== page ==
As a divorced family entering the holiday season, there are many pitfalls you have to avoid. Your primary focus should be on ensuring your children have a Merry Christmas and don't grow up with unhappy memories of family discord.
Christmas is intended to be a season of peace, love, and sharing.
Be mindful that your children will be celebrating in two households, not just yours. It’s the little things that count. Communicate with your ex about schedules, letters written to Santa, and religious rituals. Can you imagine trying to explain to your child why Santa brought identical gifts to two houses? And when it’s time to have “the talk” about Santa, give your ex-spouse a head’s up.
The Indiana Parenting Time Guidelines specify that you alternate holiday parenting time annually so you are going to experience disappointment whenever your child is not with you sharing the joy of the season. That first Christmas morning without your child running down the stairs to see Santa’s bounty is a sad day indeed. Don’t pass your misery to your kid.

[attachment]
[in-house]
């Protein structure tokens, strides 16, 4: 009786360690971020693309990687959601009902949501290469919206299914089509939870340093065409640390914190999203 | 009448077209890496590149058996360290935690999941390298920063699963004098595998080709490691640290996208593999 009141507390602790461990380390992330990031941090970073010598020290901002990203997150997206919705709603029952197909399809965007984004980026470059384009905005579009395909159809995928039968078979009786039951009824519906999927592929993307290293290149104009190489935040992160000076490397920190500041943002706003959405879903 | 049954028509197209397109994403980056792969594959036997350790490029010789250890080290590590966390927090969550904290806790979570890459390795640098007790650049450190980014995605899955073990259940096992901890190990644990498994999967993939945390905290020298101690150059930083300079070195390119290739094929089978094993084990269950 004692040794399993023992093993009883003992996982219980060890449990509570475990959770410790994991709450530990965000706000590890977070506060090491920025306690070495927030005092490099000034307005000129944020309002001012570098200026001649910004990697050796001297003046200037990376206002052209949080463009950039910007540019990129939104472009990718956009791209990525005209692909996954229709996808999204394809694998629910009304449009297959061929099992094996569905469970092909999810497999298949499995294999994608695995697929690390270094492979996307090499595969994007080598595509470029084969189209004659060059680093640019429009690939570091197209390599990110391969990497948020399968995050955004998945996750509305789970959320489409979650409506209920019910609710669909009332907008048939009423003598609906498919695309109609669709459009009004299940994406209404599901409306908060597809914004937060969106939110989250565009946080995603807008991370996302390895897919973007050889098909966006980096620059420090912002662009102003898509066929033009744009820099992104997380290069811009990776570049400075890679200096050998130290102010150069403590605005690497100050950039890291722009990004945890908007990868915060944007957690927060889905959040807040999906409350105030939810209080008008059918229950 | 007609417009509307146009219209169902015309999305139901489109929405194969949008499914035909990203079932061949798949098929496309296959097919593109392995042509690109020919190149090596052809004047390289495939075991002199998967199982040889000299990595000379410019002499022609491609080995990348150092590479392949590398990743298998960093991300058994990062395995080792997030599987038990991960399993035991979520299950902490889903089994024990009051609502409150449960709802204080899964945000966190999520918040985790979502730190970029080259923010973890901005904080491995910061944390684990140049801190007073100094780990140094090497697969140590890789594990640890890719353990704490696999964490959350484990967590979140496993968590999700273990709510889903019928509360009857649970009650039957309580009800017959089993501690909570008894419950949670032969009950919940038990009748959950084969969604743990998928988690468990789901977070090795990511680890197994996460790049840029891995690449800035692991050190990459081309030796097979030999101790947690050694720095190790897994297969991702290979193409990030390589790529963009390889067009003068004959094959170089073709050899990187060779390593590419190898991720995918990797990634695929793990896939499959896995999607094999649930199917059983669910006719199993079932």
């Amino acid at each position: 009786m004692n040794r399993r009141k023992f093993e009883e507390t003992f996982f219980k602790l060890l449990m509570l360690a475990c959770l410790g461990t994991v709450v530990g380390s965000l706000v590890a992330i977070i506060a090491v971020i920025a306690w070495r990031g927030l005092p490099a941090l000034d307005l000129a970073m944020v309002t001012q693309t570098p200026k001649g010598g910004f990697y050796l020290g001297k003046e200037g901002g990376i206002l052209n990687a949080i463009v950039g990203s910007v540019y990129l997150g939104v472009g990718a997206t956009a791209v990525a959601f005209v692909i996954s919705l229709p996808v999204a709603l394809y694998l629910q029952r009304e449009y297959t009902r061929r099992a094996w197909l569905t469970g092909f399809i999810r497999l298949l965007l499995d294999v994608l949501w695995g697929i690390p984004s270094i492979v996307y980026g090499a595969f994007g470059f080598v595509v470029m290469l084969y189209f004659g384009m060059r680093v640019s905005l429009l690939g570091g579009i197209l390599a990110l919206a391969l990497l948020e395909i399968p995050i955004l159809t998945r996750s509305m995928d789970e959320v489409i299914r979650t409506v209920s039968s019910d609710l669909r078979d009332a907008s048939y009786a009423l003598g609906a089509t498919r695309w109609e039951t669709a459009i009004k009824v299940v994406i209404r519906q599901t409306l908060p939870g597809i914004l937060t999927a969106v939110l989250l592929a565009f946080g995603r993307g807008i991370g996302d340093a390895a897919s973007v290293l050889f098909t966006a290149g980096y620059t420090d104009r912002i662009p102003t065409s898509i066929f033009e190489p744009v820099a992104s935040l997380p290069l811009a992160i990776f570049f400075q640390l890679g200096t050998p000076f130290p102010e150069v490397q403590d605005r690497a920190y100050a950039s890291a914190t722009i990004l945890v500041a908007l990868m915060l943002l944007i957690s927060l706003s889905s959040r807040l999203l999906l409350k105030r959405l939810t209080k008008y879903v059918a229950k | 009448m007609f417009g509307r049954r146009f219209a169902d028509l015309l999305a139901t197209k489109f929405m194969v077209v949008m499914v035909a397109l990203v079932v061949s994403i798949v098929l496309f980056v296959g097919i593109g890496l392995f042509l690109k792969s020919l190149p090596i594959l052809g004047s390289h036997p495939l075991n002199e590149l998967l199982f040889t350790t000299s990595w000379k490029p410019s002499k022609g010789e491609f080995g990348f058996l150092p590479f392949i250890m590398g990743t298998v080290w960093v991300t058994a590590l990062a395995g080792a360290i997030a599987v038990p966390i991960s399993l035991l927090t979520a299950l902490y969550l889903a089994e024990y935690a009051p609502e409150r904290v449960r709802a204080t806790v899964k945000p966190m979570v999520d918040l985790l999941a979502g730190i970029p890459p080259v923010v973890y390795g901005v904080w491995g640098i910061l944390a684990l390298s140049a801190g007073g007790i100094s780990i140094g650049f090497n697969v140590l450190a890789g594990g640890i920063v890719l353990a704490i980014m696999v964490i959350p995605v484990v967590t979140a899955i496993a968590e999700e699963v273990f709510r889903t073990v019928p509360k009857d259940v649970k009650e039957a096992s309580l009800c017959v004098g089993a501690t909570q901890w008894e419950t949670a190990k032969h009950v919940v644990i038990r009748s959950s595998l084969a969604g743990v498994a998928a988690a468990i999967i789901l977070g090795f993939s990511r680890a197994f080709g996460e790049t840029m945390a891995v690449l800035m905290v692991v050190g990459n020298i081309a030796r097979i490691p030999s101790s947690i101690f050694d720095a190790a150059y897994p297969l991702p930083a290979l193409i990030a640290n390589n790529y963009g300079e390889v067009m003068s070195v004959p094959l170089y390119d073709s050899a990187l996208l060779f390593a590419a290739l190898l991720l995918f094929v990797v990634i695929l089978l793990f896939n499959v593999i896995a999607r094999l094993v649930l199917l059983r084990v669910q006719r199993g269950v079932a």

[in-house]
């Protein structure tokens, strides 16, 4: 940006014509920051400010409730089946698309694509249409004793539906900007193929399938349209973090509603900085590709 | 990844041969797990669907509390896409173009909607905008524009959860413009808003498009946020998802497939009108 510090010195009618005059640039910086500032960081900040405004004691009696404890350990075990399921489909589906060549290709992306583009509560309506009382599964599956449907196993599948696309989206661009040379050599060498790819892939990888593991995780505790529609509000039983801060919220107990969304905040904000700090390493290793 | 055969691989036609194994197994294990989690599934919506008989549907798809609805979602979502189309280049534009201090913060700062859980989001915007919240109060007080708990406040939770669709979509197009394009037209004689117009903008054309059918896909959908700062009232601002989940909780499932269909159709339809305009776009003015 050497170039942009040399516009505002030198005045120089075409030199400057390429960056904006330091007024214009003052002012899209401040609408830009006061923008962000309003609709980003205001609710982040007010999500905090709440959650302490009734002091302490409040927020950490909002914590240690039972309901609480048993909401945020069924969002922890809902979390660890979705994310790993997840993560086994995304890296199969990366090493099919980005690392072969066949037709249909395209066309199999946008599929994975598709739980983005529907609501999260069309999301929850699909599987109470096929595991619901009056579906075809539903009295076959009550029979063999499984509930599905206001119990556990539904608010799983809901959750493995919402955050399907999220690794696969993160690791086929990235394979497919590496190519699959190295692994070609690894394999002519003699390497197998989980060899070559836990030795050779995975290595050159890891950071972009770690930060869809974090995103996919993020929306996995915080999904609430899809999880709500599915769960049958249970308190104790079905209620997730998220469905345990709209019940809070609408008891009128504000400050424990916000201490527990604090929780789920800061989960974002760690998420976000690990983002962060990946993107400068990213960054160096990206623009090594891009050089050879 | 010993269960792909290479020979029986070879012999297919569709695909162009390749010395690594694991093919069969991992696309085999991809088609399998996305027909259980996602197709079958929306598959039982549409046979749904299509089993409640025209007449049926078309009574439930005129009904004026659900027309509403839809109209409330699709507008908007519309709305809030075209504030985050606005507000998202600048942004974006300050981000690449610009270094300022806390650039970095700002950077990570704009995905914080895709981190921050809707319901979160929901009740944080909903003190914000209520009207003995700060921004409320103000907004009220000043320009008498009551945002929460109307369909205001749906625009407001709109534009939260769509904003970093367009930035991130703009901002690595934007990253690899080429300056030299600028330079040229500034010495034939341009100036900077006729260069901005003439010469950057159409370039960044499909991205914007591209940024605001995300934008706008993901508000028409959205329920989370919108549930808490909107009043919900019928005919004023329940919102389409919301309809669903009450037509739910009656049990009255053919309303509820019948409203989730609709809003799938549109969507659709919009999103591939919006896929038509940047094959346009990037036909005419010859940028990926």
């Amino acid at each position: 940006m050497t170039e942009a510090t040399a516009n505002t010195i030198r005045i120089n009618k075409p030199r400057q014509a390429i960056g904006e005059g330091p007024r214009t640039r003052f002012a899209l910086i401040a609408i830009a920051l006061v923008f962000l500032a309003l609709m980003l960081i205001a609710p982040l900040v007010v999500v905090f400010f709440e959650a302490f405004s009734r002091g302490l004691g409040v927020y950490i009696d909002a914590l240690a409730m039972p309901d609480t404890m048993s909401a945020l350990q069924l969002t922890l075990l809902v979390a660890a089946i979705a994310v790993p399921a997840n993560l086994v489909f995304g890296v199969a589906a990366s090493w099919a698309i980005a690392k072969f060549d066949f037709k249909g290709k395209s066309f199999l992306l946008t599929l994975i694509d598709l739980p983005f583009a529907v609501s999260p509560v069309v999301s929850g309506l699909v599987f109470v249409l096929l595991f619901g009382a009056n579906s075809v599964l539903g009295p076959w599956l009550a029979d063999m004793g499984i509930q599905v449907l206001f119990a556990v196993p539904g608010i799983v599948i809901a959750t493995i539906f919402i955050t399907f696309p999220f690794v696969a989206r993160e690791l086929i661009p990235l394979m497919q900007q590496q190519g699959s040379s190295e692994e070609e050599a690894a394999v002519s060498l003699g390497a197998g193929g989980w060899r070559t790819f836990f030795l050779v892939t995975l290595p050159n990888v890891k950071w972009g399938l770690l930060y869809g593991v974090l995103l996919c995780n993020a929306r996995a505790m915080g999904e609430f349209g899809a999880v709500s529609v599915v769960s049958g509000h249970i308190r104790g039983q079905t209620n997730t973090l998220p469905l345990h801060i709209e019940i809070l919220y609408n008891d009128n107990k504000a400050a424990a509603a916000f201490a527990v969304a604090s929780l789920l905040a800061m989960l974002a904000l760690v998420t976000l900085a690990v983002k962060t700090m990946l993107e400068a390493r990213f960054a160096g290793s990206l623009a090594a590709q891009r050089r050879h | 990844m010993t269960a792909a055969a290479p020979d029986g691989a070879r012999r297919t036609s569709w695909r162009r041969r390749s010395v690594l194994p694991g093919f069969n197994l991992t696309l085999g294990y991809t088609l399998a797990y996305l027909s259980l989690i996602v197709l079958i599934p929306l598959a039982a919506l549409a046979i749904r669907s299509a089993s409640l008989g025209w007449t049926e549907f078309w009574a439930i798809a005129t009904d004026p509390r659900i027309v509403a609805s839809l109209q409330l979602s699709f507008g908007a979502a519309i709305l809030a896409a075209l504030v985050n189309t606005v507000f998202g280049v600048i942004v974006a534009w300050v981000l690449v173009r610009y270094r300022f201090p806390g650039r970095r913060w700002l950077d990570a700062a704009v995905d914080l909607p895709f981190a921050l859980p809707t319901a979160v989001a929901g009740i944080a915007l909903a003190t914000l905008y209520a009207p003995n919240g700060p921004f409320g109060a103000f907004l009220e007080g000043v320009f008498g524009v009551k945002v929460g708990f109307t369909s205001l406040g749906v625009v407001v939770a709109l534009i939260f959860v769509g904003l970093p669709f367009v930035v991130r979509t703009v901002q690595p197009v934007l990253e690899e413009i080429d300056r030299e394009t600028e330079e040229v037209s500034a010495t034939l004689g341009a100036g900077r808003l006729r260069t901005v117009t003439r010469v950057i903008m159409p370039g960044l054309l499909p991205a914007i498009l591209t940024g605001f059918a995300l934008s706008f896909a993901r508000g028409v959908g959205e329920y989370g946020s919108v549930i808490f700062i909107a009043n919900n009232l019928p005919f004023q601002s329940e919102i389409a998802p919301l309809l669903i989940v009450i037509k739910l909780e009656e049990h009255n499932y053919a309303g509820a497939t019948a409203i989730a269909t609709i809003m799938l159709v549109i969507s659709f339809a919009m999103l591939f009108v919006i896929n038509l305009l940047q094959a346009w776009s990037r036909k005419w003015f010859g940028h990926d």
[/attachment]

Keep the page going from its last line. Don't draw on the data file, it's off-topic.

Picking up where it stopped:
Try creating new rituals for your new, smaller family. If the Elf on a Shelf was a big thing before your divorce, try implementing an advent calendar to generate excitement about Santa’s impending arrival. Find a worthy charity, adopt a needy family and involve your children. If you only get to see your child for a few hours on Christmas Day, schedule something great and memorable. Think outside the box. Enlist your extended family to help.
Most importantly, be respectful of the time your children are with your ex-spouse. The children might not be spending Christmas Eve with you, but it is Christmas Eve, nonetheless. Know your kids are experiencing a joyful time in a different home, with different practices. You can hate your ex the other 364 days a year. On Christmas, give it a rest.
Take a deep breath, pour yourself a glass of wine or eggnog (yuck) and download It’s a Wonderful Life on Netflix. Don’t be a Grinch.